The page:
Monday, November 29, 2010

The Quotable Rhett Butler: Loved He Not Honour More?

For our last edition of the QRB, we discussed a quote from the popular romantic ballad The Soldier's Dream and one of our readers, Iris, had a very interesting observation to make. She talked about how Mitchell uses similar - and, in some cases, identical - quotes to convey entirely different meanings in Rhett's and Ashley's speech. Both characters are aware of the unpleasant reality lying behind heroic lines, but whereas Ashley continues to use the said lines in their genuine sense - as if rejecting reality and aspiring to the higher realm of heroism and chivalry they propose - Rhett prefers to employ them sarcastically or twist their meaning to emphasize their ultimate hollowness. Scarlett herself remarks on this aspect at one point:
"'They both see the truth of this war, but Ashley is willing to die about it and Rhett isn't. I think that shows Rhett's good sense.' She paused a moment, horror struck that she could have such a thought about Ashley. 'They both see the same unpleasant truth, but Rhett likes to look it in the face and enrage people by talking about it--and Ashley can hardly bear to face it.'" 
--Gone with the Wind, Chapter XII
It is a very interesting parallel, and, even if this were all there was to it, it would still make for a good compare & contrast post. But the situation is a little more complicated, for there appears to be at least one counterexample to this theory: the scene at Rough & Ready, when Rhett shows himself perfectly willing to die for a war he has no illusions about. His discourse in that scene will be our topic of discussion this week:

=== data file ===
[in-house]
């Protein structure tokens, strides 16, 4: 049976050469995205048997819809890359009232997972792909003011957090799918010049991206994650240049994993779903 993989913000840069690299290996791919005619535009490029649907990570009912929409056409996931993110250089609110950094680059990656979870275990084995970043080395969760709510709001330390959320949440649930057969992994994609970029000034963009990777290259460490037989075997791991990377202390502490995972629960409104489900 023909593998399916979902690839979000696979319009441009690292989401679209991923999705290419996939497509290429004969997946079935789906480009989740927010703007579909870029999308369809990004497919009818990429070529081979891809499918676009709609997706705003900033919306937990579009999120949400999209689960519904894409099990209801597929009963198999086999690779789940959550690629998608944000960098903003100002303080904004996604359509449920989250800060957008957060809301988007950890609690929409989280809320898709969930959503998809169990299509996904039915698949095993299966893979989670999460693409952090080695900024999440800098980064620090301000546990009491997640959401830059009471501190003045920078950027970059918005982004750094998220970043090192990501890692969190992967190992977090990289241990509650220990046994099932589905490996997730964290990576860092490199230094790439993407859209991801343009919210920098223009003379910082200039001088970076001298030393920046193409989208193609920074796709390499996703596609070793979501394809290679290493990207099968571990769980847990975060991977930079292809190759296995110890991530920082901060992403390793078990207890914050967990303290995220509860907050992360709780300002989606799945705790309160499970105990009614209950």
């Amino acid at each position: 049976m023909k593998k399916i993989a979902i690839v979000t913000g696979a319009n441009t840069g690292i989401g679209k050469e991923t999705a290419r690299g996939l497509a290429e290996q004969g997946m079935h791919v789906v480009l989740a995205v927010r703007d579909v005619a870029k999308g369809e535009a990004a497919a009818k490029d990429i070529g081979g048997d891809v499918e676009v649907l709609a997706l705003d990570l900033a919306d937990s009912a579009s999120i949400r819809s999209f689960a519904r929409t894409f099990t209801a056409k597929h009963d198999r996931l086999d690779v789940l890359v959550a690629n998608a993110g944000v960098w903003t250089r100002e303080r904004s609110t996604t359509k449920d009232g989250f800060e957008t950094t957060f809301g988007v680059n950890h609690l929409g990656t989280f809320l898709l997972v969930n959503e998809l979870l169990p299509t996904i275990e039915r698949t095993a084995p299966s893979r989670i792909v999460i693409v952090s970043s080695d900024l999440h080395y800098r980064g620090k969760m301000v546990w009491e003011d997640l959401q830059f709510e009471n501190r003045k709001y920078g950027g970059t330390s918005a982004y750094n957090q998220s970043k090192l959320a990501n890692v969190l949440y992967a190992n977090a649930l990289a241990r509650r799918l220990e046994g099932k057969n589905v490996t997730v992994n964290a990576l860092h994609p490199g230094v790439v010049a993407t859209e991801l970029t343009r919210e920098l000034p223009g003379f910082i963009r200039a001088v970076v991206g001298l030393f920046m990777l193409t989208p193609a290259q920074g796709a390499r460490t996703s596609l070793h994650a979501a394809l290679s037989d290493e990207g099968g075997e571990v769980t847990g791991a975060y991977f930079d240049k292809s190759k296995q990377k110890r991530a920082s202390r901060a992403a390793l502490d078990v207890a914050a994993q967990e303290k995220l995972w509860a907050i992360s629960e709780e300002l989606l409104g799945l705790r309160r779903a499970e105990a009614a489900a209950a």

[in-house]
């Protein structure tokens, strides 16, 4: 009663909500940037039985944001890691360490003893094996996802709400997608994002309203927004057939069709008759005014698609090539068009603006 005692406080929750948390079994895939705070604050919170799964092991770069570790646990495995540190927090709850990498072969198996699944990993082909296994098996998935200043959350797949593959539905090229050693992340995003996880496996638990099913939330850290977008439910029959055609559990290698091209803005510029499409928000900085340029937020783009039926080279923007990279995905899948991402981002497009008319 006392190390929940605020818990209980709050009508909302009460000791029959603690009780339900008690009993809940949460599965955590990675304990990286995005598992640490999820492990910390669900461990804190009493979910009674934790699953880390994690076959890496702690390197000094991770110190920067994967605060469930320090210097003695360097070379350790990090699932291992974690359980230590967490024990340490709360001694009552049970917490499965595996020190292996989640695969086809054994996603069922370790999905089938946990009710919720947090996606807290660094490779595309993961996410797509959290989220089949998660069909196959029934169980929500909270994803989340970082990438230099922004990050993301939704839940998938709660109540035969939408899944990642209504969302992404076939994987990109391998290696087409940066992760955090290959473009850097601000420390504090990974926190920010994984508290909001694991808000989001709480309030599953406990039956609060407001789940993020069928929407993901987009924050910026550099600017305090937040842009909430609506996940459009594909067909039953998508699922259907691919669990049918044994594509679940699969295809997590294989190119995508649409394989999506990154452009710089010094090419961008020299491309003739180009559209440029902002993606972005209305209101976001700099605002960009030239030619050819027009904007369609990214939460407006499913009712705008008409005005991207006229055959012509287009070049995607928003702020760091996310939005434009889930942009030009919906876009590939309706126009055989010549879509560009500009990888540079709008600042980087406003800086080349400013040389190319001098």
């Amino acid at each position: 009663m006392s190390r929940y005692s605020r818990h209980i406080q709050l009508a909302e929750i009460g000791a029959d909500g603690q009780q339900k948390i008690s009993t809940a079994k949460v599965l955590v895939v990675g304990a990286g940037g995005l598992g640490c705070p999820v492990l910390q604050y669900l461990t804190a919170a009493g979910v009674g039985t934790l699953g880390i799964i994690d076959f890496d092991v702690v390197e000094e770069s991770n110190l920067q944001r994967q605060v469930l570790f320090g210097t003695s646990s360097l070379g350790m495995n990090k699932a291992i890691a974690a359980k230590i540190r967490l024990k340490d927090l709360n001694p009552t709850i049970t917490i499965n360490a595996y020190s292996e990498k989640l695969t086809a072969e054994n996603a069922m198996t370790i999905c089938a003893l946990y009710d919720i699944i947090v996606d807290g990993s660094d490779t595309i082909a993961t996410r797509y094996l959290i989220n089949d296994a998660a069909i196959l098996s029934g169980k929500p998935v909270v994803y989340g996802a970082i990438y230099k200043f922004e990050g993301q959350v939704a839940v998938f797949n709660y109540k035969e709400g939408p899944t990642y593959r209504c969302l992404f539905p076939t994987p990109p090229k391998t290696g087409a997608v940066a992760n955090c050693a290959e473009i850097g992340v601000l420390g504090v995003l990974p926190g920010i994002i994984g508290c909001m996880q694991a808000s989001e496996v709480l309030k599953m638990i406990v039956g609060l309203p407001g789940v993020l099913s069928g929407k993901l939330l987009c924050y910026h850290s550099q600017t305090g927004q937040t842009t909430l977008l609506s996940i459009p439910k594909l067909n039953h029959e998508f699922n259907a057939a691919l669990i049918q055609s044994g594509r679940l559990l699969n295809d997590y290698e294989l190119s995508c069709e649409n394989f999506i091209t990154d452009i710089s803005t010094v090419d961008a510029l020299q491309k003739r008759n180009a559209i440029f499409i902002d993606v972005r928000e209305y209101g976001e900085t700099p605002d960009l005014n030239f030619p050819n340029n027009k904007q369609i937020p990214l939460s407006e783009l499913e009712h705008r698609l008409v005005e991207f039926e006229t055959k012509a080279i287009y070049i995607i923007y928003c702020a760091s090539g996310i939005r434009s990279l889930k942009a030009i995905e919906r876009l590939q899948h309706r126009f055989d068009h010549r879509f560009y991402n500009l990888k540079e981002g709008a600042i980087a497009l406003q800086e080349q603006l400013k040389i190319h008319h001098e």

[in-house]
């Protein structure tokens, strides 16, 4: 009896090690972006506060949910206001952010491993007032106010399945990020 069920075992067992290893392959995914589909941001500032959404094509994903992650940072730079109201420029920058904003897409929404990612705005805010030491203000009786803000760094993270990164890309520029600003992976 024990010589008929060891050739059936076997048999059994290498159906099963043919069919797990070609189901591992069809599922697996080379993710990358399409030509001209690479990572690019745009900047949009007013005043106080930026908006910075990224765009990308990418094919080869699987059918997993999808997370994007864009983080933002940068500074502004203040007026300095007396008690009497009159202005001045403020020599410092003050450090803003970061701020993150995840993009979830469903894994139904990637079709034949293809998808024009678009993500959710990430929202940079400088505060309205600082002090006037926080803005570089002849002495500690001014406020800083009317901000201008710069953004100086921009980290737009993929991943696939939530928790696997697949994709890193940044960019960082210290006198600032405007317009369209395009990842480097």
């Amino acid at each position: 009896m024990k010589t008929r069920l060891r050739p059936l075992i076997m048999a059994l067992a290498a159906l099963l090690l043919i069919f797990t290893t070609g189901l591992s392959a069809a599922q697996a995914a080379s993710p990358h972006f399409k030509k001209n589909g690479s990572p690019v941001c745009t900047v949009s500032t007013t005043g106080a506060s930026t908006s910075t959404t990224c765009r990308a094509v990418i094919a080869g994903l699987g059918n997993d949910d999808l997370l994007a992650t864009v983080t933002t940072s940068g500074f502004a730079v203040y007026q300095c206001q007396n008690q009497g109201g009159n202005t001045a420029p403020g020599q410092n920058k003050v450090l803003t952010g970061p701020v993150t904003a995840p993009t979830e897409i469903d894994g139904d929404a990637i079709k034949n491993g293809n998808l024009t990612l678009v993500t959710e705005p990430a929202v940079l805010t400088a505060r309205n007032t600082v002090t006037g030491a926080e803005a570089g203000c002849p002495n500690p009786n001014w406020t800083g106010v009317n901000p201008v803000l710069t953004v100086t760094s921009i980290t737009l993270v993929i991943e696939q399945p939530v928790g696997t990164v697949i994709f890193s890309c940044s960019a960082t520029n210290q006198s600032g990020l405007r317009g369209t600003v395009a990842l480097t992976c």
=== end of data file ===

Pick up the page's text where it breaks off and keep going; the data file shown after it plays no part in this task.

"'I could not love thee, Dear, so much, loved I not Honour more.' That's a pat speech, isn't it? Certainly better than anything I can think up myself, at the present moment. For I do love you, Scarlett, in spite of what I said that night on the porch last month."
--Gone with the Wind, Chapter XXIII
To get this out of the way first, I'll tell you that the quote Rhett uses above comes from the poem To Lucasta, Going to the Wars by Cavalier poet Richard Lovelace. Cavalier poetry generally thrived on artfulness, rhetoric artifice, polished structures and a lightness of tone that was often - but not always - paralleled by lightness of subject.  One could easily imagine Rhett Butler declaiming some of the more daring Cavalier lyrics to Scarlett's blushing benefit. But To Lucasta, Going to the Wars is, on the contrary, an example of poetry that touches on serious themes (love & honor, what can be more serious than that?): 
Tell me not, Sweet, I am unkind,
That from the nunnery
Of thy chaste breasts, and quiet mind,
To war and arms I fly.

True, a new mistress now I chase,
The first foe in the field;
And with a stronger faith embrace
A sword, a horse, a shield.

Yet this inconstancy is such,
As you too shall adore;
I could not love thee, Dear, so much,
Loved I not honour more.
       --To Lucasta, Going to the Wars

The question is, of course, how much of it is simply jest in Rhett's use of this quote. Is he just being sarcastic? One could definitely build an argument for that. Talk of honor doesn't seem to suit Rhett Butler. This is Ashley's field and, much to Scarlett's chagrin, Ashley does imply on a few separate occasions that he values duty and honor over his feelings for her. On the contrary, Rhett wastes no chance to imbue the words "honor" and "duty" with as much cynicism and contempt as he can.